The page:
Perhaps, this is the most renowned aspect of the Masculine Principle.  We see this often enough in our literature, movies and computer games in more of the Hero guise.  The warrior, sadly, is needed to fight wars made by people, mostly men.  The Warrior can also cover: hunter, defender, survivor, explorer, healer, physician amongst others.  According to Anne Ross (Pagan Celtic Britain, Cardinal 1974), in the British Celtic culture, the Warrior could also be the healer as well as fertility principle.

And we aren’t just limiting ourselves to simply men here.  It’s been found recently that women joined in the hunt for killing creatures for food.  This makes perfect sense, especially when in Celtic culture women could also be warriors.  The Morrigan, Medbh, Scathach, are all examples of warrior goddesses, queens and teachers of the martial arts.  As anyone knows, nothing is scarier in the world as a woman who is angry….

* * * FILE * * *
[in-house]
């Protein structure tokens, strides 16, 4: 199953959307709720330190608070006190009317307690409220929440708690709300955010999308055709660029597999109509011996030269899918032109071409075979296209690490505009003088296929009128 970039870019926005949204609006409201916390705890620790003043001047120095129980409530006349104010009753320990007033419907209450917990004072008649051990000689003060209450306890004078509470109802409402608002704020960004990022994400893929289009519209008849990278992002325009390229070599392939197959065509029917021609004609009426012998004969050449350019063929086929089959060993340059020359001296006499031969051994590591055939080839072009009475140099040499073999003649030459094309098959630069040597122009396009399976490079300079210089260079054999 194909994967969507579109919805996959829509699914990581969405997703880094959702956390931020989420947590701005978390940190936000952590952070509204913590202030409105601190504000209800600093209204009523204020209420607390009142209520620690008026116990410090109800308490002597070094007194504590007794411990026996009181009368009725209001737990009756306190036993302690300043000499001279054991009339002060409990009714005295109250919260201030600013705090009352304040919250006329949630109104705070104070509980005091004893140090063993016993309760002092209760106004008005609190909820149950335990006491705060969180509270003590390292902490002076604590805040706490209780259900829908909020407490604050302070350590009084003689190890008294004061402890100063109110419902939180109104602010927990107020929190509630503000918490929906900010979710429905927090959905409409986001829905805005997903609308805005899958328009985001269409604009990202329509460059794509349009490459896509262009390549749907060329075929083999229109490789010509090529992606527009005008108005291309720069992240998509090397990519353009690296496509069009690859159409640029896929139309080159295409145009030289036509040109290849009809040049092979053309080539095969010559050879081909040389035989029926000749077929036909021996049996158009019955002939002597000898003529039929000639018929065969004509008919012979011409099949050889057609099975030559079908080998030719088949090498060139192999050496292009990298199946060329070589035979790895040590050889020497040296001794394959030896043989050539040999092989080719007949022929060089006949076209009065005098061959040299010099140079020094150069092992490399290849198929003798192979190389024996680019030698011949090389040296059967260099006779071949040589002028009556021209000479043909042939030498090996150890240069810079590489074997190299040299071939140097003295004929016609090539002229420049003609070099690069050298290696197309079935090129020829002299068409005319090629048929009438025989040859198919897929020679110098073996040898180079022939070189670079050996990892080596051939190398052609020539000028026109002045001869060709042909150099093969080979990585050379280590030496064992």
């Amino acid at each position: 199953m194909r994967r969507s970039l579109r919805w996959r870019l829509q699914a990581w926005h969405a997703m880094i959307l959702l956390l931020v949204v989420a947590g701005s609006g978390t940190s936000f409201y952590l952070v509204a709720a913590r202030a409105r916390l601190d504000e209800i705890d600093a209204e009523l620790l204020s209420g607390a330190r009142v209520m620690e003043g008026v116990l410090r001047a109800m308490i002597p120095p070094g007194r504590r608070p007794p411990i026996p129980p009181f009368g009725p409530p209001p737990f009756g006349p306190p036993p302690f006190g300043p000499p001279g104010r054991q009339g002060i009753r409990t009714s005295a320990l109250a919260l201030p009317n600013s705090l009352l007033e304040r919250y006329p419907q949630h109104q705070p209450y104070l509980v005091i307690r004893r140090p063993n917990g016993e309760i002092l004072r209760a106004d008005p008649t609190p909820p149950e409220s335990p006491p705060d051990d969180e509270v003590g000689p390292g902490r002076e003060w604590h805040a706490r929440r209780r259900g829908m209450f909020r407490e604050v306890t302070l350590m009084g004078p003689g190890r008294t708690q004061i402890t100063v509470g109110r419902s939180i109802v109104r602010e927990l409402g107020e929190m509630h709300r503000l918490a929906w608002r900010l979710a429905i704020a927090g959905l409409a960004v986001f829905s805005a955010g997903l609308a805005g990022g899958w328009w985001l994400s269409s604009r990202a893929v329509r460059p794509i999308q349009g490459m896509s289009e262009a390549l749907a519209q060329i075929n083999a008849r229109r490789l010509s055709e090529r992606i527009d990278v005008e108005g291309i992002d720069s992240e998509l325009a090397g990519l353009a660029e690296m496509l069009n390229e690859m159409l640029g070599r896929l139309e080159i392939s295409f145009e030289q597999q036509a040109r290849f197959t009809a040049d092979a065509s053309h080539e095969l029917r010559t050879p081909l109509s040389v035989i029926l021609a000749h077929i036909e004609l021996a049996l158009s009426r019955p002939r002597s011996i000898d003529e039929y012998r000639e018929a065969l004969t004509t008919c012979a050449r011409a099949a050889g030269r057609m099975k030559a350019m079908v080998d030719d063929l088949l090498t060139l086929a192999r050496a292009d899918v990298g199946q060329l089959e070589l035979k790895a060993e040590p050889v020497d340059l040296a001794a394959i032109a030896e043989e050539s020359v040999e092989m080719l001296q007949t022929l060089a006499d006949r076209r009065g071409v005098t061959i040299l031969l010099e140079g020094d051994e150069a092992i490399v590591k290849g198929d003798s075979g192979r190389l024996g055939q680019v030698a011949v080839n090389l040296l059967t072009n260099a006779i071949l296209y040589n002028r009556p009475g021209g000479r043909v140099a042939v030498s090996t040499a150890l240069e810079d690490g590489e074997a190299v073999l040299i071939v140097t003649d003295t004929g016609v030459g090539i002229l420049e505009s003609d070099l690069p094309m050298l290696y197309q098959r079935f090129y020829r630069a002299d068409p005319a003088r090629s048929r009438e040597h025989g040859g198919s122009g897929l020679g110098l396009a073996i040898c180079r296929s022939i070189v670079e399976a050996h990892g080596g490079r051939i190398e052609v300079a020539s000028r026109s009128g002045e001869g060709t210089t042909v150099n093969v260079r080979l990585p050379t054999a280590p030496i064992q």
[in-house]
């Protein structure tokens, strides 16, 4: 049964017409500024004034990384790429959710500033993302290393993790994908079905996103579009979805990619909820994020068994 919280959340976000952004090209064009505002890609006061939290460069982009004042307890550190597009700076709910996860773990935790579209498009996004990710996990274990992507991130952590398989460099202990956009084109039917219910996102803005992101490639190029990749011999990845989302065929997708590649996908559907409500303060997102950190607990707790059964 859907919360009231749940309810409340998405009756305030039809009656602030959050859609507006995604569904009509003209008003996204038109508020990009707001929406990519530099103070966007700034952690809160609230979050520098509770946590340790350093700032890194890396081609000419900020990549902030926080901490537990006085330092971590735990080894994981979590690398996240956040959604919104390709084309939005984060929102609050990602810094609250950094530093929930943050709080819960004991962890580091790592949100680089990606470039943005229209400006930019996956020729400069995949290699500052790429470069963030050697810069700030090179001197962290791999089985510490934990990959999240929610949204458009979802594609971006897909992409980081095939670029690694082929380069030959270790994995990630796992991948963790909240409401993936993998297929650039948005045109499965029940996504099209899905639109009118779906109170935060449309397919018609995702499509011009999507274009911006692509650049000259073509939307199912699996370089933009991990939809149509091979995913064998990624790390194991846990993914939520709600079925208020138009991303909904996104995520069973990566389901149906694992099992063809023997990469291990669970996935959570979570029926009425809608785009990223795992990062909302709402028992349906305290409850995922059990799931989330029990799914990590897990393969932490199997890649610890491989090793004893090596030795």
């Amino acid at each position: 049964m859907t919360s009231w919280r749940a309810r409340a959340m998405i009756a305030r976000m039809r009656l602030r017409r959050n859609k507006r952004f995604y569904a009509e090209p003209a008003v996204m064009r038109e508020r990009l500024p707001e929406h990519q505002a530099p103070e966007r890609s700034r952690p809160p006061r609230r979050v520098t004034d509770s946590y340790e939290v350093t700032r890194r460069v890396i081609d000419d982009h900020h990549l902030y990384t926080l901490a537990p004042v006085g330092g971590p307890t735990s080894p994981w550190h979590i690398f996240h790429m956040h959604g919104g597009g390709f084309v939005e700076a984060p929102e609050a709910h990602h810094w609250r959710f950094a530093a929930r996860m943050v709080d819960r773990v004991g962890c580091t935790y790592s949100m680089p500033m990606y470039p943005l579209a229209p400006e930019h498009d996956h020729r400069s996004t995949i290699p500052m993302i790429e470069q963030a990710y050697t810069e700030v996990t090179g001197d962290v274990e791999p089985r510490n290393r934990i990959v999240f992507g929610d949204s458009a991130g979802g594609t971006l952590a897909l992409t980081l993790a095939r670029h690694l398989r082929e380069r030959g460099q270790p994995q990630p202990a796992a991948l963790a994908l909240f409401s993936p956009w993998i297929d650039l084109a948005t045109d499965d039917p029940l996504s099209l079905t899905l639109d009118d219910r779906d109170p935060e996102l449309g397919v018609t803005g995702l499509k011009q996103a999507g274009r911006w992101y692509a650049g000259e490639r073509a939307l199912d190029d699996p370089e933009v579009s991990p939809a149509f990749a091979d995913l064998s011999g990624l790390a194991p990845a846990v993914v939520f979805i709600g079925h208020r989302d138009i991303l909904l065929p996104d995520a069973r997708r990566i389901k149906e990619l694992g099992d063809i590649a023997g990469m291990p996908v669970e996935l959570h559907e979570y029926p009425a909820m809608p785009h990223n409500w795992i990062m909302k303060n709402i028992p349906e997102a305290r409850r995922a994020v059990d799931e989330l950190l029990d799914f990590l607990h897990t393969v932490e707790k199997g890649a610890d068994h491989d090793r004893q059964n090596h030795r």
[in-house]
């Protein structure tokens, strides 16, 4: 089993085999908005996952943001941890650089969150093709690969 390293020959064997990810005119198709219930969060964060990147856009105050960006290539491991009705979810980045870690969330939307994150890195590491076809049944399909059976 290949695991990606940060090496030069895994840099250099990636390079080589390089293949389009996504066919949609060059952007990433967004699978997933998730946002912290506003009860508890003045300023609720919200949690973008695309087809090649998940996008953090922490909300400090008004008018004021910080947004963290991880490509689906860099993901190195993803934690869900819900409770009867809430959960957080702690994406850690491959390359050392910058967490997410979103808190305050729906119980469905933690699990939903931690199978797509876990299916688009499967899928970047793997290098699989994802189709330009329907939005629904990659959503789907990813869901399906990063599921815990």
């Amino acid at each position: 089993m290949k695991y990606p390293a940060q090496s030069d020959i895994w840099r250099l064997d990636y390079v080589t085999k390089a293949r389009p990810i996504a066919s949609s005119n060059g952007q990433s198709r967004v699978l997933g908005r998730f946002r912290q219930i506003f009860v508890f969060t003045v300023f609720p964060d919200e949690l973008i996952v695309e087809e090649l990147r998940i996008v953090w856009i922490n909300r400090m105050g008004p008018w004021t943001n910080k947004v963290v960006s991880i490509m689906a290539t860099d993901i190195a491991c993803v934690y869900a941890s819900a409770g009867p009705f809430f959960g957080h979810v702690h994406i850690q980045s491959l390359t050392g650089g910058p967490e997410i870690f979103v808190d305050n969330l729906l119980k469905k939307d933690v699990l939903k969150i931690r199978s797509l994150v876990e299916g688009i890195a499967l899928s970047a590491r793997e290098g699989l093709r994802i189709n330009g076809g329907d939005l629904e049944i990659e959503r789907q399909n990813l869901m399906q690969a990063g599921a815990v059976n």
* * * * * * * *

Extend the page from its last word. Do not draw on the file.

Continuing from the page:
The Ruler:

Someone’s got to be in charge right?  The Animal Kingdom has its Alphas, its bulls, its studs, its kings…. Fact is we are a social animal and if we can’t make the hard decisions, we look to those who can.  The Ruler can be made, elected and even born, but depending on the type of person who is the ruler, lies the fate of the tribe.  A more instinctual and emotional ruler might be a warlord, desperate to save his position or his people.  A more rational ruler might be a peacemaker or one who knows how to play the game to keep in his favour.  A benign ruler might be generous and loved by his people, but will others see this as weakness?  Arthur, Cormac, Hannibal are a few names for the many types of Ruler as are Julius Caesar, Genghis Khan, Uther Pendragon.

The downside of the Masculine Principle is, again, what we see a lot in the media and tabloids, he is the thief, the murderer, the rapist, the abuser, the tyrant, the zealot, the warmonger…. need I go on?